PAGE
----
Cerebral vascular accidents (CVA) often cause a loss of feeling and motor skills in the lower limbs, which upsets the balance of those affected and increases their risk of falling. According to a recent study, the regular practice of yoga could counteract these harmful effects and significantly improve the quality of life of these patients.
Strokes are caused by a blockage or rupture of a vessel that carries blood to the brain. Deprived of oxygen and nutrients essential to their function, neurons are then seriously damaged and lose the ability to transmit nerve impulses.
If the region of the brain that is affected is essential for a basic function, for example the control of breathing, the stroke can be fatal; on the other hand, when the blockage affects other less essential brain regions, those affected can survive, but most of the time they are affected by motor deficits that restrict their movements and lead to a loss of balance.
These attacks mean that three-quarters of people affected by a stroke are victims of falls in the months following the event, which not only increases the risk of fractures, but also of mortality.
People then become fearful of moving and this fear of falling can lead to withdrawal, loss of self-esteem and sometimes even depression. Loss of balance caused by strokes therefore have very serious consequences for patients, both physically and psychologically.
We can recover thanks to neuro-plasticity
However, it is possible to recover from a stroke and regain, at least in part, the use of limbs whose function has been affected by the disease. The neurons that make up our nervous system are not static: on the contrary, these cells are very malleable and can reorganize to adapt to certain specific requirements.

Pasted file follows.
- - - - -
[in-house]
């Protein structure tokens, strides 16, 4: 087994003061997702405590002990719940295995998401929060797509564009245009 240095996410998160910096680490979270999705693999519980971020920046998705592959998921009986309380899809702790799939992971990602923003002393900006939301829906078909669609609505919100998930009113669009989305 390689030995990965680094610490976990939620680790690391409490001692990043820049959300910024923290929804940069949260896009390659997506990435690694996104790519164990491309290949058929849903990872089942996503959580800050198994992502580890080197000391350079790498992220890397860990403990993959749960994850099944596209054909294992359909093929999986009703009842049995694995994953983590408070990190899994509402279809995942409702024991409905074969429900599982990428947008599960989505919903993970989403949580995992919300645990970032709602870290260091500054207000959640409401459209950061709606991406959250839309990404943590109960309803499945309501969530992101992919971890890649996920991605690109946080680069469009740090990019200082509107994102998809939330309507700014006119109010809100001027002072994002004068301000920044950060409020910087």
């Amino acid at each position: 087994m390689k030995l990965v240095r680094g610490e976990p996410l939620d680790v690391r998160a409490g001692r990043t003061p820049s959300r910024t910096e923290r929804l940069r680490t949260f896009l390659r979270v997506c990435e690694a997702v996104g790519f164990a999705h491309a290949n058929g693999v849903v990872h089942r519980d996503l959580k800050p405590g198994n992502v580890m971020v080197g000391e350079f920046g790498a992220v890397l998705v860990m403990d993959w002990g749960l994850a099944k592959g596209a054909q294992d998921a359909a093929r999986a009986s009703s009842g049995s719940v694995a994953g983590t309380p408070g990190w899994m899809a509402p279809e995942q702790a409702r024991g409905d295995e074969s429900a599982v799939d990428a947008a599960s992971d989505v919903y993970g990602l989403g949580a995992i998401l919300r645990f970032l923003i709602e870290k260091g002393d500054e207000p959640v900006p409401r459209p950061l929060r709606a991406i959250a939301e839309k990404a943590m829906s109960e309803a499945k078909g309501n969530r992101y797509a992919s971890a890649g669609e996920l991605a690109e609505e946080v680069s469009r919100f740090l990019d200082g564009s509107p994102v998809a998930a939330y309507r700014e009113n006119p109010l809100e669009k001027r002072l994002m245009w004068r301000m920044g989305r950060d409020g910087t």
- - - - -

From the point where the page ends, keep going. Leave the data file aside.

In everyday life, this “neuroplasticity” allows our neurons to store new information that is essential for learning new skills (learning a second language, for example).
In the same way, following a stroke which has damaged a nervous circuit, it is possible to recruit a population of neurons and “educate” them so that they come to relieve the dead cells and form a new circuit. which will allow to recover the motor functions. However, this rehabilitation requires intensive physical training before the new neurons acquire these capacities.
Results in two months
Practiced in India for millennia, yoga is a philosophical discipline that uses meditation and complex body movements to promote physical and mental harmony.
To assess whether the regular practice of yoga could improve the sense of balance of stroke victims, a team of researchers initiated a pilot study with around fifty patients experiencing motor problems several months after the accident.
While a control group was followed in the usual way, another group of patients attended twice a week for two months yoga sessions supervised by a specialized teacher.
Each session included a series of complete exercises (floor, sitting, standing) combined with relaxation and meditation techniques. The researchers observed that the patients who took advantage of these classes demonstrated a significant improvement in their sense of balance, a benefit that translated into a reduction in their fear of falling.
These results therefore suggest that the coordination of complex movements, combined with the breathing and meditation techniques used during yoga sessions, can improve the quality of life of stroke survivors. Another concrete example of the extraordinary impact of the mind-body connection on health!
Schmid AA et al. Poststroke balance improves with yoga: a pilot study. stroke; 43:2402-7.
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